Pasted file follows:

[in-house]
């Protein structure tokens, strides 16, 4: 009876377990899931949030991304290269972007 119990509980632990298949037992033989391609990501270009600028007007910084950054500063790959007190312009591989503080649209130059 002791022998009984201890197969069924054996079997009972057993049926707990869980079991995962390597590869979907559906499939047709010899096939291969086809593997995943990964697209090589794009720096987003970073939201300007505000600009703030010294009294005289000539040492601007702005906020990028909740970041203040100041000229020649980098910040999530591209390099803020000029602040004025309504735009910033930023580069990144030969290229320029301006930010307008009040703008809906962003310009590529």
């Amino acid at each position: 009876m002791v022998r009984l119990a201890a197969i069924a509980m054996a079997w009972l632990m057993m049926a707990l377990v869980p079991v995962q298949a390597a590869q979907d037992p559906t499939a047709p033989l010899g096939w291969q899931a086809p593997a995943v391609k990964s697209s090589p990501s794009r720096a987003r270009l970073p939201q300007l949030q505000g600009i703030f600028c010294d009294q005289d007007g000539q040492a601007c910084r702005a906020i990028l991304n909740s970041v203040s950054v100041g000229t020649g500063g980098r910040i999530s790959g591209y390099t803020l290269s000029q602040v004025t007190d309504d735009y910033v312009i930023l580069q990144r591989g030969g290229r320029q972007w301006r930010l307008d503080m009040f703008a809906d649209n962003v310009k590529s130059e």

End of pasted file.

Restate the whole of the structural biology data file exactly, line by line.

[in-house]
């Protein structure tokens, strides 16, 4: 009876377990899931949030991304290269972007 119990509980632990298949037992033989391609990501270009600028007007910084950054500063790959007190312009591989503080649209130059 002791022998009984201890197969069924054996079997009972057993049926707990869980079991995962390597590869979907559906499939047709010899096939291969086809593997995943990964697209090589794009720096987003970073939201300007505000600009703030010294009294005289000539040492601007702005906020990028909740970041203040100041000229020649980098910040999530591209390099803020000029602040004025309504735009910033930023580069990144030969290229320029301006930010307008009040703008809906962003310009590529």
């Amino acid at each position: 009876m002791v022998r009984l119990a201890a197969i069924a509980m054996a079997w009972l632990m057993m049926a707990l377990v869980p079991v995962q298949a390597a590869q979907d037992p559906t499939a047709p033989l010899g096939w291969q899931a086809p593997a995943v391609k990964s697209s090589p990501s794009r720096a987003r270009l970073p939201q300007l949030q505000g600009i703030f600028c010294d009294q005289d007007g000539q040492a601007c910084r702005a906020i990028l991304n909740s970041v203040s950054v100041g000229t020649g500063g980098r910040i999530s790959g591209y390099t803020l290269s000029q602040v004025t007190d309504d735009y910033v312009i930023l580069q990144r591989g030969g290229r320029q972007w301006r930010l307008d503080m009040f703008a809906d649209n962003v310009k590529s130059e």